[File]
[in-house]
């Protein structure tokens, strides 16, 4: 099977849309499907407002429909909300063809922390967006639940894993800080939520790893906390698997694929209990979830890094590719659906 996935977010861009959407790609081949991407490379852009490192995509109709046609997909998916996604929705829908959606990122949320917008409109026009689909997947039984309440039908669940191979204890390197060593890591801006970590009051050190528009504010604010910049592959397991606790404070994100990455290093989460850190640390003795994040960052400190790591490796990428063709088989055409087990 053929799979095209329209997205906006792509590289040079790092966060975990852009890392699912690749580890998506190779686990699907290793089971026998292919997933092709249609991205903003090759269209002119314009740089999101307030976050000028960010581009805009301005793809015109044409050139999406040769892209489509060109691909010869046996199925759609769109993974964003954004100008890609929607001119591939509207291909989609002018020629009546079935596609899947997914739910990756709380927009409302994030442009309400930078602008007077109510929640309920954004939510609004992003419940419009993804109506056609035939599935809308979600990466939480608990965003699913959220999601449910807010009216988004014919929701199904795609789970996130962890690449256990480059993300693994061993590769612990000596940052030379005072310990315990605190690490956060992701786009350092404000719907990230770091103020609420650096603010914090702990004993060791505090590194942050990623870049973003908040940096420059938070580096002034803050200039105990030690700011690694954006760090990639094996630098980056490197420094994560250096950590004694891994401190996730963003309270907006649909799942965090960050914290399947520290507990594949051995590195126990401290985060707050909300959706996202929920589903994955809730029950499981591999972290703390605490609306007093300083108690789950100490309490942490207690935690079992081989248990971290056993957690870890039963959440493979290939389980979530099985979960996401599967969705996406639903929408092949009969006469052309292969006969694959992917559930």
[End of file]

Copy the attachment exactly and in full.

[in-house]
């Protein structure tokens, strides 16, 4: 099977849309499907407002429909909300063809922390967006639940894993800080939520790893906390698997694929209990979830890094590719659906 996935977010861009959407790609081949991407490379852009490192995509109709046609997909998916996604929705829908959606990122949320917008409109026009689909997947039984309440039908669940191979204890390197060593890591801006970590009051050190528009504010604010910049592959397991606790404070994100990455290093989460850190640390003795994040960052400190790591490796990428063709088989055409087990 053929799979095209329209997205906006792509590289040079790092966060975990852009890392699912690749580890998506190779686990699907290793089971026998292919997933092709249609991205903003090759269209002119314009740089999101307030976050000028960010581009805009301005793809015109044409050139999406040769892209489509060109691909010869046996199925759609769109993974964003954004100008890609929607001119591939509207291909989609002018020629009546079935596609899947997914739910990756709380927009409302994030442009309400930078602008007077109510929640309920954004939510609004992003419940419009993804109506056609035939599935809308979600990466939480608990965003699913959220999601449910807010009216988004014919929701199904795609789970996130962890690449256990480059993300693994061993590769612990000596940052030379005072310990315990605190690490956060992701786009350092404000719907990230770091103020609420650096603010914090702990004993060791505090590194942050990623870049973003908040940096420059938070580096002034803050200039105990030690700011690694954006760090990639094996630098980056490197420094994560250096950590004694891994401190996730963003309270907006649909799942965090960050914290399947520290507990594949051995590195126990401290985060707050909300959706996202929920589903994955809730029950499981591999972290703390605490609306007093300083108690789950100490309490942490207690935690079992081989248990971290056993957690870890039963959440493979290939389980979530099985979960996401599967969705996406639903929408092949009969006469052309292969006969694959992917559930």